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Filing Past Taxes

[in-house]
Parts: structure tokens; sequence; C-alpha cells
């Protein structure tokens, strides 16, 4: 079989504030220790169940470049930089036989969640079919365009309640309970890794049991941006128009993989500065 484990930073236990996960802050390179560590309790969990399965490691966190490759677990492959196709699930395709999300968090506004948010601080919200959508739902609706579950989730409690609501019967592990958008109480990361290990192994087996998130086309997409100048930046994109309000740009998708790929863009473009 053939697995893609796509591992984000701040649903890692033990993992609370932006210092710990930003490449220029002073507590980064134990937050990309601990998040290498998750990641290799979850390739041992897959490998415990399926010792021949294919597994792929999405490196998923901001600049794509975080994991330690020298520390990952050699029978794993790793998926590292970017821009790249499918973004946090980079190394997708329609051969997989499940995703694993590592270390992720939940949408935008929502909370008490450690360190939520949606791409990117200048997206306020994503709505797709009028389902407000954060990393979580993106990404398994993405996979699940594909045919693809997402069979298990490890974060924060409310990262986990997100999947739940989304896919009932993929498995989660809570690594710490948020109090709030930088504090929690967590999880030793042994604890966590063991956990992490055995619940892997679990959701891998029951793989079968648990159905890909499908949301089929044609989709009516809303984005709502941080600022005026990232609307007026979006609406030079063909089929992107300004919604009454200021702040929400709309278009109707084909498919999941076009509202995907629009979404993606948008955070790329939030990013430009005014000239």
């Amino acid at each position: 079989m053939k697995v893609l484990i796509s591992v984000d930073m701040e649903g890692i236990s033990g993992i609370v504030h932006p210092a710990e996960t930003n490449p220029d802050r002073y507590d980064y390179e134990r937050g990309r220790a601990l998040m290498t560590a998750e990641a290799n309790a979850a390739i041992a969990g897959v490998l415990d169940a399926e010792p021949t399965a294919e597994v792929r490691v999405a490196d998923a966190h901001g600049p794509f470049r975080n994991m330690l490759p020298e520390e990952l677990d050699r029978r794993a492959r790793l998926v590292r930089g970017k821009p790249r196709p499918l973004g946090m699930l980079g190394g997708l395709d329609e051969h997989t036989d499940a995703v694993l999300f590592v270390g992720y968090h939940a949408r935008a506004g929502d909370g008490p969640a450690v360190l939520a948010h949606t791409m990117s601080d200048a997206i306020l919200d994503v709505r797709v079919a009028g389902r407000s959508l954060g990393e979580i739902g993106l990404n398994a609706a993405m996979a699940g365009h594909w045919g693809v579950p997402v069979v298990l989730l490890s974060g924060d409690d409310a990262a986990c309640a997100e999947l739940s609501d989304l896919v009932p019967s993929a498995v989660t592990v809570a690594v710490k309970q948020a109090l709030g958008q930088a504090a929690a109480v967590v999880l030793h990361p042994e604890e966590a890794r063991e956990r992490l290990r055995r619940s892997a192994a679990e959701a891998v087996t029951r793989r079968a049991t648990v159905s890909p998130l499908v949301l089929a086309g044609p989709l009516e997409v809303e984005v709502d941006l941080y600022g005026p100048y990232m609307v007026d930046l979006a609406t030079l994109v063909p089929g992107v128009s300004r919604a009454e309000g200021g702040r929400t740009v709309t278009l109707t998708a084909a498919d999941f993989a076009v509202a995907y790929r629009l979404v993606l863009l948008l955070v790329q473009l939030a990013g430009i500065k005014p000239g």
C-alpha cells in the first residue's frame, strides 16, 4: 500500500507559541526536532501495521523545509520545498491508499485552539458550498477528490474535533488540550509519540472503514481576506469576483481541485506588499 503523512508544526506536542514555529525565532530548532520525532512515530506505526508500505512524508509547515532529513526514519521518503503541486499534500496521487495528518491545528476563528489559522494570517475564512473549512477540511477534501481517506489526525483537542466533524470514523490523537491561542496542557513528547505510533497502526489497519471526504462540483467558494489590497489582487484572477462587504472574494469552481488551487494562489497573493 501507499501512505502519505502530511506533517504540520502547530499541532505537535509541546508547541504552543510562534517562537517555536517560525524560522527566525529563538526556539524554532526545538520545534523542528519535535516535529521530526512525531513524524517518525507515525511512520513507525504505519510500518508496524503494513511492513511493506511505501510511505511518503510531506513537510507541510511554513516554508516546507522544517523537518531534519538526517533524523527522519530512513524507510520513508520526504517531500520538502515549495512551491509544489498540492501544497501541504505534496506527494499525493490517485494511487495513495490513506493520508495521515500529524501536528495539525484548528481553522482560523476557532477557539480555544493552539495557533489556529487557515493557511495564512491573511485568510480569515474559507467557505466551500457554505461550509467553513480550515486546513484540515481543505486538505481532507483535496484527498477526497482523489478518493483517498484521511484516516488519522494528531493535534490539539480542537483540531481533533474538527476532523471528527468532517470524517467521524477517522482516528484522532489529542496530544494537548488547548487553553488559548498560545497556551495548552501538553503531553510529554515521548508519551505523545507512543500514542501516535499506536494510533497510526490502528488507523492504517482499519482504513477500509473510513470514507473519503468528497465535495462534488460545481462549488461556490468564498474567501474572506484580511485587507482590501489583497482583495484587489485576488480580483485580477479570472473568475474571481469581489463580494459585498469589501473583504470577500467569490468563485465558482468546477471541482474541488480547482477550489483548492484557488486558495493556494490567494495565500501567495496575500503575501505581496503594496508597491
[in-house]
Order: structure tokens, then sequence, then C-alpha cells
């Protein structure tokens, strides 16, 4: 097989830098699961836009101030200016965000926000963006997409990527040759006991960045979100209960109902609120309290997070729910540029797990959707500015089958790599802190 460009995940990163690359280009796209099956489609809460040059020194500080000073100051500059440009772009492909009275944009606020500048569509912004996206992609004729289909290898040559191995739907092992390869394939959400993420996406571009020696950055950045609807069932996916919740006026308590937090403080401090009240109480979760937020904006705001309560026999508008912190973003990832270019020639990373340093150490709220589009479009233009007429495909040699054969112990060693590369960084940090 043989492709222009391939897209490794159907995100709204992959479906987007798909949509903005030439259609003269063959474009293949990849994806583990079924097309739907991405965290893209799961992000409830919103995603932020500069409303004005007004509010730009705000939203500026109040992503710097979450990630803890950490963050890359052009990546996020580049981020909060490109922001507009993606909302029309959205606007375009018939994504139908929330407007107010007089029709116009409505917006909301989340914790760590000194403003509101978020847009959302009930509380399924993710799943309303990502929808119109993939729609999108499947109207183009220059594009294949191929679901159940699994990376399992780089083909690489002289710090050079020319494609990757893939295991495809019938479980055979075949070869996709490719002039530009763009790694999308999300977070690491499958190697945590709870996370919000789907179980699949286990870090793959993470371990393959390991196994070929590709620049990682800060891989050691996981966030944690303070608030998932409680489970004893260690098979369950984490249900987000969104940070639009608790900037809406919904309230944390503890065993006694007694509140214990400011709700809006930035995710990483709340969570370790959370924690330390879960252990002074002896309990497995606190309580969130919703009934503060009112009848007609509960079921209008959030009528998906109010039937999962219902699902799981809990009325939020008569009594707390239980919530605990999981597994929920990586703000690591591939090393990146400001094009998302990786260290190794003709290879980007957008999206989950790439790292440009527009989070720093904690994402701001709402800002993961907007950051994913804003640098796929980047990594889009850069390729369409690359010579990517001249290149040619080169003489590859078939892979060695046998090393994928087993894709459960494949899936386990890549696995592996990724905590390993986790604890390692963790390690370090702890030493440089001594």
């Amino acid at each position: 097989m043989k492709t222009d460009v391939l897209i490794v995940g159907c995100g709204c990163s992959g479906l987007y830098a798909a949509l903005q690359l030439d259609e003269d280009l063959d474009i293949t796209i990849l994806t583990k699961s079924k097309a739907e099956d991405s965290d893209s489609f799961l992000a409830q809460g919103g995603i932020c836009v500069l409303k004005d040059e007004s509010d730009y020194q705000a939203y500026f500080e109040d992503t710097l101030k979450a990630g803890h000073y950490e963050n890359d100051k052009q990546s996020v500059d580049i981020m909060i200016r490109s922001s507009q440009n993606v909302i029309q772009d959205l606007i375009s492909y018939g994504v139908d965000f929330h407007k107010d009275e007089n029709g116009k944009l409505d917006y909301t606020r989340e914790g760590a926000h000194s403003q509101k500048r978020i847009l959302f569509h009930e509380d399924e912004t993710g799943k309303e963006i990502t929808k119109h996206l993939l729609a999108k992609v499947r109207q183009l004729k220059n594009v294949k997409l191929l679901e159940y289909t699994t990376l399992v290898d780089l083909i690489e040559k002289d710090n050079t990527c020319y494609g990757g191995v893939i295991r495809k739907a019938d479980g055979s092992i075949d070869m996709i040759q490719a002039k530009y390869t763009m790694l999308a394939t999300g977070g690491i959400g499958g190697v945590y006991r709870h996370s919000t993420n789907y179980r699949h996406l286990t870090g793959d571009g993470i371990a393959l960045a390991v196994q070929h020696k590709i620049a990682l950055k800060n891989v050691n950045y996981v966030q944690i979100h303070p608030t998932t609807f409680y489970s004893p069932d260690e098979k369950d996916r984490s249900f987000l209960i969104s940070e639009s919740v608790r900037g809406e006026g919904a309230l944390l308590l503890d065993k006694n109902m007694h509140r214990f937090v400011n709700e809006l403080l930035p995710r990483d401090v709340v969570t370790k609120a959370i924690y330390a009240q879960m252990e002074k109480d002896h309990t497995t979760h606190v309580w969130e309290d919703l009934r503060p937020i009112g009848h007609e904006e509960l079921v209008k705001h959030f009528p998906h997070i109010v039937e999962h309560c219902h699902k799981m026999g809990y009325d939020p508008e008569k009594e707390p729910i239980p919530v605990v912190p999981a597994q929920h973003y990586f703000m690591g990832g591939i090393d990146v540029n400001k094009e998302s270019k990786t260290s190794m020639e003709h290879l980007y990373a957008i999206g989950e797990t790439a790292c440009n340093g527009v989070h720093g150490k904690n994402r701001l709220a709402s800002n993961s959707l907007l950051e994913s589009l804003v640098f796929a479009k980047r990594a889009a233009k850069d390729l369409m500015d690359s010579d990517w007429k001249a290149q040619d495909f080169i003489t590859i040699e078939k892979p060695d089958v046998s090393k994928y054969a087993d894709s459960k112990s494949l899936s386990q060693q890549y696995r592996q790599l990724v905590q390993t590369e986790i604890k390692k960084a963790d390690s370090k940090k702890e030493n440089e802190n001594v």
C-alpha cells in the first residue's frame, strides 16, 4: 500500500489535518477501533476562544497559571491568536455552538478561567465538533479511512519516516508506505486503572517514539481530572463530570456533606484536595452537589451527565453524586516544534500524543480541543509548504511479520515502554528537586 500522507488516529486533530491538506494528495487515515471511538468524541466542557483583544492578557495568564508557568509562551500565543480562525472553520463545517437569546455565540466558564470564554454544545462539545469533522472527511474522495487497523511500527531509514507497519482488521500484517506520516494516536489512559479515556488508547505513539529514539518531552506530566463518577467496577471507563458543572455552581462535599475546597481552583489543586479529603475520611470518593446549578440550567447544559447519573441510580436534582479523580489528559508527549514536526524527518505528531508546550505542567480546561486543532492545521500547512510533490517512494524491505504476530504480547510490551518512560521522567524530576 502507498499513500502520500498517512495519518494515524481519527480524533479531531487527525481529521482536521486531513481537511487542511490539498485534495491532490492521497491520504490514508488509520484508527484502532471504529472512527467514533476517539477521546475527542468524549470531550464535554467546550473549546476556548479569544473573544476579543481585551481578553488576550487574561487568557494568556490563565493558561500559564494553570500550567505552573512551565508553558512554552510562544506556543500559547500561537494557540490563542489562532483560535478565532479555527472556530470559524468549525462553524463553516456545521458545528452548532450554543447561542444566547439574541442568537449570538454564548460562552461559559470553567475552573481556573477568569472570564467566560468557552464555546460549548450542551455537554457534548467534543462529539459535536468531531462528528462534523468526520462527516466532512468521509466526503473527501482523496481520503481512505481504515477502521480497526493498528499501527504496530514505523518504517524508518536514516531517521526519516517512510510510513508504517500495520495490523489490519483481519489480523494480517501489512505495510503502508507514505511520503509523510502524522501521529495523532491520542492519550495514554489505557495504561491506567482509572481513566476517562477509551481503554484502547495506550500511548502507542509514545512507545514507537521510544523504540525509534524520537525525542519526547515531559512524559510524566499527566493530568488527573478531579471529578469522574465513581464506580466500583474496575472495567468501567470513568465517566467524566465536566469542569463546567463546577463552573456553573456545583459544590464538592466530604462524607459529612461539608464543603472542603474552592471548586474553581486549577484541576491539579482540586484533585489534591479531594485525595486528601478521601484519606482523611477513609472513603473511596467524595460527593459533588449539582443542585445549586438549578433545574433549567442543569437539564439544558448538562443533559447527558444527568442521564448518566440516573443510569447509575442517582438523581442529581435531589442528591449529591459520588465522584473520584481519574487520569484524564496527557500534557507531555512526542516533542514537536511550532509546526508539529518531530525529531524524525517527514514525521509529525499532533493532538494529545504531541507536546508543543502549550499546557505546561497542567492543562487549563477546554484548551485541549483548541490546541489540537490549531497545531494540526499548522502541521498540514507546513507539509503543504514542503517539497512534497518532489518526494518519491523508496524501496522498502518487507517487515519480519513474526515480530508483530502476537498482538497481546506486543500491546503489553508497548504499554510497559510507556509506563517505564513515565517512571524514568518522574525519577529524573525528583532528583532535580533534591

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Filing Past Taxes